In a new study published in Nature Medicine researchers lead by Cédric Blanpain, WELBIO Investigator at ULB, describe the genetic abnormalities leading to the development, progression and metastasis of mouse skin squamous cell carcinoma (SCC) and demonstrate interesting similarities with human cancers.
SCC of the skin is one of the most frequent cancers in humans affecting more than half million new persons every year in the world. The transformation of a normal cell to a cancer cell is caused by an accumulation of genetic abnormalities in the progeny of single cells. The spectrum of genetic anomalies found in a variety of human cancers have been described. SCC arising from various organs including head-and-neck, lung, esophagus and skin, are induced by carcinogens, such as tobacco and UV exposure. Mouse models of carcinogen-induced skin SCCs have been used since a century and became the most extensively used model to study cancer in vivo. However, it is still unclear whether mouse carcinogen-induced skin SCCs is mediated by the same spectrum of mutations as found in human cancer
The scientists used a mouse model of skin SCC induced by a chemical carcinogen, which is the most frequently used mouse model in cancer research, and studied the genetic abnormalities in premalignant and fully malignant tumors, as well as their metastases. Using state-of-the-art high throughput sequencing technologies (known as “next generation sequencing” or NGS), they define the entire landscape of mutations (both point mutations as well as chromosome amplifications and deletions) that lead to mouse skin cancer formation and progression.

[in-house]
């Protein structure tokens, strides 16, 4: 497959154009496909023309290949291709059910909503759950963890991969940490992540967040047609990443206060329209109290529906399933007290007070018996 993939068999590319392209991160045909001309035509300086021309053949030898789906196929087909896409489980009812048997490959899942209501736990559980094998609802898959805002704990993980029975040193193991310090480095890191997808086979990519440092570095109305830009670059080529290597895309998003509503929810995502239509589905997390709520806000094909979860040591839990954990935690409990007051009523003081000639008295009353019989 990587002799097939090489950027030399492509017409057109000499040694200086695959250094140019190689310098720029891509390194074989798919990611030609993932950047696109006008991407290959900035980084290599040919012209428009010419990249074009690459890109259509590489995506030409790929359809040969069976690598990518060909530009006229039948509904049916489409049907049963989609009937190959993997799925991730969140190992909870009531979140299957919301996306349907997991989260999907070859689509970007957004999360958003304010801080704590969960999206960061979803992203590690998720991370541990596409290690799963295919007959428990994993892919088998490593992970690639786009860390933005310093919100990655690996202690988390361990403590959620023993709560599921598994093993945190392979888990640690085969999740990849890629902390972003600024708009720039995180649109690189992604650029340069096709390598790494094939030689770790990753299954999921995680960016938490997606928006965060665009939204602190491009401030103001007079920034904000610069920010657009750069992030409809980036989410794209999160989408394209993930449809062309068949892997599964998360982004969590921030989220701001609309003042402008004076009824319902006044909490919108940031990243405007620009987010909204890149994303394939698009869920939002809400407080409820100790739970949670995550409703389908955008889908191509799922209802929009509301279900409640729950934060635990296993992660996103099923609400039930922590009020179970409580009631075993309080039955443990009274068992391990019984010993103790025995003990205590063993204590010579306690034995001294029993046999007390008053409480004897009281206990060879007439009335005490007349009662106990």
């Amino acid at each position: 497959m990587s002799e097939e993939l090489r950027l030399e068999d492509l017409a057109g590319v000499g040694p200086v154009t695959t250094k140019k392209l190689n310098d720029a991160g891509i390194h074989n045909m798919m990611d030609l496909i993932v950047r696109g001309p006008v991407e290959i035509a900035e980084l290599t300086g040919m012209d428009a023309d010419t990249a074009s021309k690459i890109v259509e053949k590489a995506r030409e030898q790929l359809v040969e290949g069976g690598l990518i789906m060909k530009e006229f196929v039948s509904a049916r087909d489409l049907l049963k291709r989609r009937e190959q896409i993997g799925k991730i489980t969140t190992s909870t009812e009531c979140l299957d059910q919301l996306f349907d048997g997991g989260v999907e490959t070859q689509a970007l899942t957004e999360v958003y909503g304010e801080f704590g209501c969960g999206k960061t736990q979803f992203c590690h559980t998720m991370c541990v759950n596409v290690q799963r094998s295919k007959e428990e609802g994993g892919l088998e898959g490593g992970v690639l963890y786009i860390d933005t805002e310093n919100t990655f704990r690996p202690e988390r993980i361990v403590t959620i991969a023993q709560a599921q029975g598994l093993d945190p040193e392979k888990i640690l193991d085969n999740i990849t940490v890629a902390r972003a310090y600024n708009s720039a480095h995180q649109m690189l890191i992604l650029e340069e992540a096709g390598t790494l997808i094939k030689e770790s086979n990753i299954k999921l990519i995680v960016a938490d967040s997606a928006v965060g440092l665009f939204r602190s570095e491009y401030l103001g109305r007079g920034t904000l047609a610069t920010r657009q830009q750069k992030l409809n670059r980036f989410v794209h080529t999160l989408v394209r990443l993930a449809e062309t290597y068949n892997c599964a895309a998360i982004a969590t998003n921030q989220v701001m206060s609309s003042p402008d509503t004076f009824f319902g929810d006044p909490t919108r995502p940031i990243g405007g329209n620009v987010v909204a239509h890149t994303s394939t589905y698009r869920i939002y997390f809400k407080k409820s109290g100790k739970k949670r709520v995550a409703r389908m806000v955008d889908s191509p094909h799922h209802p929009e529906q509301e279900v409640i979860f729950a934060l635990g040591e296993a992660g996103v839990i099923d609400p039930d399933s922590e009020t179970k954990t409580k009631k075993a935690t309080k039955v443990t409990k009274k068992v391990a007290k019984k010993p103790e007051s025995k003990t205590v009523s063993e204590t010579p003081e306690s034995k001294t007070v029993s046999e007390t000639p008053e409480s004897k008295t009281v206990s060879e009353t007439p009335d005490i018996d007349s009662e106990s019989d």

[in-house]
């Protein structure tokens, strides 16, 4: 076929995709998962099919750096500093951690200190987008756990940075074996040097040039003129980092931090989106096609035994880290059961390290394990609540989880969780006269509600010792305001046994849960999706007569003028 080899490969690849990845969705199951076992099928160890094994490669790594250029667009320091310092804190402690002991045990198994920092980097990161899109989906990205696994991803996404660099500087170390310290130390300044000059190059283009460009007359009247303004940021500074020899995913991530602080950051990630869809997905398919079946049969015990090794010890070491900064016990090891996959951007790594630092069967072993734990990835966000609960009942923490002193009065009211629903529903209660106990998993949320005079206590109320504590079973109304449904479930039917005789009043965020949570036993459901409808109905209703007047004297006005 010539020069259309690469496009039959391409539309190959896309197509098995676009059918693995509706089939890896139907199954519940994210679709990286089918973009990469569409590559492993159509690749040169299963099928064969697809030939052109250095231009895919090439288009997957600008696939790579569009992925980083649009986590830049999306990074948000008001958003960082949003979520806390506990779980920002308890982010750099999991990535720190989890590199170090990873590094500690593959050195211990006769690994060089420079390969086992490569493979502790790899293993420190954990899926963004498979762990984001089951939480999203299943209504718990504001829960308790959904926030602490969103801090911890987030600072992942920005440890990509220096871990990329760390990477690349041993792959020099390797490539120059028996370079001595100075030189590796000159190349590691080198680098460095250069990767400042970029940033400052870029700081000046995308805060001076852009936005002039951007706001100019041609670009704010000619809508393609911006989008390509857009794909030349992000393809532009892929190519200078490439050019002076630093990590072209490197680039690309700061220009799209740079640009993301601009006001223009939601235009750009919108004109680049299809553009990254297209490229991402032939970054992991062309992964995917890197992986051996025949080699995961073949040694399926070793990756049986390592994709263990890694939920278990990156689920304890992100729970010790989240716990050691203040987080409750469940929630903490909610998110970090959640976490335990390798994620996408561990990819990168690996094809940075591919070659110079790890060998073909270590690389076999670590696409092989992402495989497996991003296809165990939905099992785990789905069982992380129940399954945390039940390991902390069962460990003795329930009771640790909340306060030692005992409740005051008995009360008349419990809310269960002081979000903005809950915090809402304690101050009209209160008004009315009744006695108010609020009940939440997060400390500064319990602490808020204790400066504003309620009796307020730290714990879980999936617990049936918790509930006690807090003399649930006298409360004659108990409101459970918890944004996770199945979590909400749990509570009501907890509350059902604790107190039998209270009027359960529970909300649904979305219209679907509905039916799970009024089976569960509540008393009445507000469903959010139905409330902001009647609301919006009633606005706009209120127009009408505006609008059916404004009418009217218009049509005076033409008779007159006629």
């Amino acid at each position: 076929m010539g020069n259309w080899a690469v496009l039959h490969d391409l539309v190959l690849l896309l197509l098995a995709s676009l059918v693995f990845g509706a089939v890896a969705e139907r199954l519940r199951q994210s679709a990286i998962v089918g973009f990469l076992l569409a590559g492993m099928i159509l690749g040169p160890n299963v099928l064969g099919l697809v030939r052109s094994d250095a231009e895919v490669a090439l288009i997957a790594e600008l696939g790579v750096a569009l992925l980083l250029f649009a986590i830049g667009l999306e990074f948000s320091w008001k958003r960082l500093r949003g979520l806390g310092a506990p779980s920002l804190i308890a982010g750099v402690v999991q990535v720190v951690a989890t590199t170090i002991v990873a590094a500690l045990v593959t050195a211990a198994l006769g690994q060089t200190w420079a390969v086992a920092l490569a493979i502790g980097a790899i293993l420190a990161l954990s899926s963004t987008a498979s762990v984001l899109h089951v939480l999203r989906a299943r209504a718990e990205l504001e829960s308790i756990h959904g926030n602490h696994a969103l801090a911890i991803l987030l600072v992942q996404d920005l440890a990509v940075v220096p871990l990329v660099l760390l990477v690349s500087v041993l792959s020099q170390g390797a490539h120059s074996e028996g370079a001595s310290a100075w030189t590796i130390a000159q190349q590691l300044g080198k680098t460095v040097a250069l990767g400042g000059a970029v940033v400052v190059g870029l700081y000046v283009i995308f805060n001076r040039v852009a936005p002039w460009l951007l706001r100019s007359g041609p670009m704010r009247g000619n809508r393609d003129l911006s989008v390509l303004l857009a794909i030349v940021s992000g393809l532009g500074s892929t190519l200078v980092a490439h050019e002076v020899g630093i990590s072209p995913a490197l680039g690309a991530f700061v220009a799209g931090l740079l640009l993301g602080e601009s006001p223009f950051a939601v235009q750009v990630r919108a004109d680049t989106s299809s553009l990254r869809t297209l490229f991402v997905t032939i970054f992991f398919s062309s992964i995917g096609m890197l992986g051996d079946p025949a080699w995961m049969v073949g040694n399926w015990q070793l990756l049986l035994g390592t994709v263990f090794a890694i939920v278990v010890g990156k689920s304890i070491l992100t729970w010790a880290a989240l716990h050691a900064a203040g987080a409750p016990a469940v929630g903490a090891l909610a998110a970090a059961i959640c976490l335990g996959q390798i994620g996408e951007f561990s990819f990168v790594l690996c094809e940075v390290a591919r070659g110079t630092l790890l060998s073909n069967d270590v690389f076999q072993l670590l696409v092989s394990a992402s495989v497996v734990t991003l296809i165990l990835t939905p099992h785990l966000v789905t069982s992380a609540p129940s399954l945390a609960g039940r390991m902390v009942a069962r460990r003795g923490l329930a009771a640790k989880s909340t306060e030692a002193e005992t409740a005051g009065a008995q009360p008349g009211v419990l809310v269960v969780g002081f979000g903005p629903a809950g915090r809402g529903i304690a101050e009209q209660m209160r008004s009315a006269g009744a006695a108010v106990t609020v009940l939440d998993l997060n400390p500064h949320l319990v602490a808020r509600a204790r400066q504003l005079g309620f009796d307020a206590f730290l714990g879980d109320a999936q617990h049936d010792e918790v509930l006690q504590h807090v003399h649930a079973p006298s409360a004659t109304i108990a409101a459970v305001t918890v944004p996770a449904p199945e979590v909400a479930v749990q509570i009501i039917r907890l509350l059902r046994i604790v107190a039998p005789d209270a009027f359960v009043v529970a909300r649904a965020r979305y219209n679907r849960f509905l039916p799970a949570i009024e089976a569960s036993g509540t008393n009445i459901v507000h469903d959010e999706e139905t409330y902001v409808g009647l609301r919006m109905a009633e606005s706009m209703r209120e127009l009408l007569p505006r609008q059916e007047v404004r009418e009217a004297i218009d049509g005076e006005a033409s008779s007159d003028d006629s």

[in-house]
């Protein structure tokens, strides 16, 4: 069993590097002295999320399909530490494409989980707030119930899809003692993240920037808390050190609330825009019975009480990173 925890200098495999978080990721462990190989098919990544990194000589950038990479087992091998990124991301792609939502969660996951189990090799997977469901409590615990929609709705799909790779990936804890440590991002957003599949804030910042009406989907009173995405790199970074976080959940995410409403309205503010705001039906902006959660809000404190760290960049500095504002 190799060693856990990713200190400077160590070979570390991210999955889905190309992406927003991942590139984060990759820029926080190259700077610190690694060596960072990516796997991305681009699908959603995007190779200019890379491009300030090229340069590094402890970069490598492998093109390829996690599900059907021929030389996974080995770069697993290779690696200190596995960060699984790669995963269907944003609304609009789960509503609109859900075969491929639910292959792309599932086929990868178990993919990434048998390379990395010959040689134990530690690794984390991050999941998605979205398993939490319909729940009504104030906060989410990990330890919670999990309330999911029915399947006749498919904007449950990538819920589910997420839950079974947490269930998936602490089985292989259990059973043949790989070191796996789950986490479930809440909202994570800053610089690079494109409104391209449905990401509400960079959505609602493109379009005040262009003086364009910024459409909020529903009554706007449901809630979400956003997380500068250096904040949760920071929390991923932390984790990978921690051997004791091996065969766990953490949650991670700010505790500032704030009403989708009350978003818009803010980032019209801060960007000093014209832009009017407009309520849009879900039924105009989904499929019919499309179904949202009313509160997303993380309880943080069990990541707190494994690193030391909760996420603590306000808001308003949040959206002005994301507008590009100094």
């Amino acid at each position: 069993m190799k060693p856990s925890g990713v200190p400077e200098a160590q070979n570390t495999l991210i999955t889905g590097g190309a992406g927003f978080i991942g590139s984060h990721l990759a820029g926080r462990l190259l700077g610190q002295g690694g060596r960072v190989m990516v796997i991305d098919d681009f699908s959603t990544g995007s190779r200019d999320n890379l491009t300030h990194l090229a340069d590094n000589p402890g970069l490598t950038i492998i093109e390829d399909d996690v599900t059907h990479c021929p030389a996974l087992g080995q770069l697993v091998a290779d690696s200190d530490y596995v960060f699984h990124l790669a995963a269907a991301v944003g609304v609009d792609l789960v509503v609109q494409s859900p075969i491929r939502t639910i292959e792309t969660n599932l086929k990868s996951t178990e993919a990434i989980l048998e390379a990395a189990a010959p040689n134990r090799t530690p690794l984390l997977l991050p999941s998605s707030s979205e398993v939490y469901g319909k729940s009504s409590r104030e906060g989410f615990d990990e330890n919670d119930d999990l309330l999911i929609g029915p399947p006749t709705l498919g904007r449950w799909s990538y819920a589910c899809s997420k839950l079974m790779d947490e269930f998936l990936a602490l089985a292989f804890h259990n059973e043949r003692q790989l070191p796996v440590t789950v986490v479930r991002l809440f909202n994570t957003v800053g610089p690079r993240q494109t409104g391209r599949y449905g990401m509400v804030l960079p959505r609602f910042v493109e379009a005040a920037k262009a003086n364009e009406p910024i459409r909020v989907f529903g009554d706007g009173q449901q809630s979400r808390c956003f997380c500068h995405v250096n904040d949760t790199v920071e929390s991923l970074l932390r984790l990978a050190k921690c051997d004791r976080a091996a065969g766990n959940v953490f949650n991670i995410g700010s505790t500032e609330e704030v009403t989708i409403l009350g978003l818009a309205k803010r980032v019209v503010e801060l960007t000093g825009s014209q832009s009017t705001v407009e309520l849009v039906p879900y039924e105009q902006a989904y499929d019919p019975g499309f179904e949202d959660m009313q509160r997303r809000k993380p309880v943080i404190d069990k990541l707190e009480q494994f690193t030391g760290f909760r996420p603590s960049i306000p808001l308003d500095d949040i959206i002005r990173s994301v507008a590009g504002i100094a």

By analyzing the genetic abnormalities that accompanied the progression from a benign tumor to fully malignant and invasive tumors, Nassar and colleagues found that tumor progression was not accompanied by additional point mutations but rather by larger chromosomal copy number alterations, leading to the amplification or deletion of important genes controlling tumor formation. Finally, by reconstructing the lineage tree of primary cancers and their metastasis, the authors demonstrate that very few additional mutations were found in metastasis, suggesting that metastasis could be regulated by other additional non-genetic mechanisms.
Dany Nassar et al, Genomic landscape of carcinogen-induced and genetically induced mouse skin squamous cell carcinoma.¬ Nature Medicine (2015) doi:10.1038/nm.3878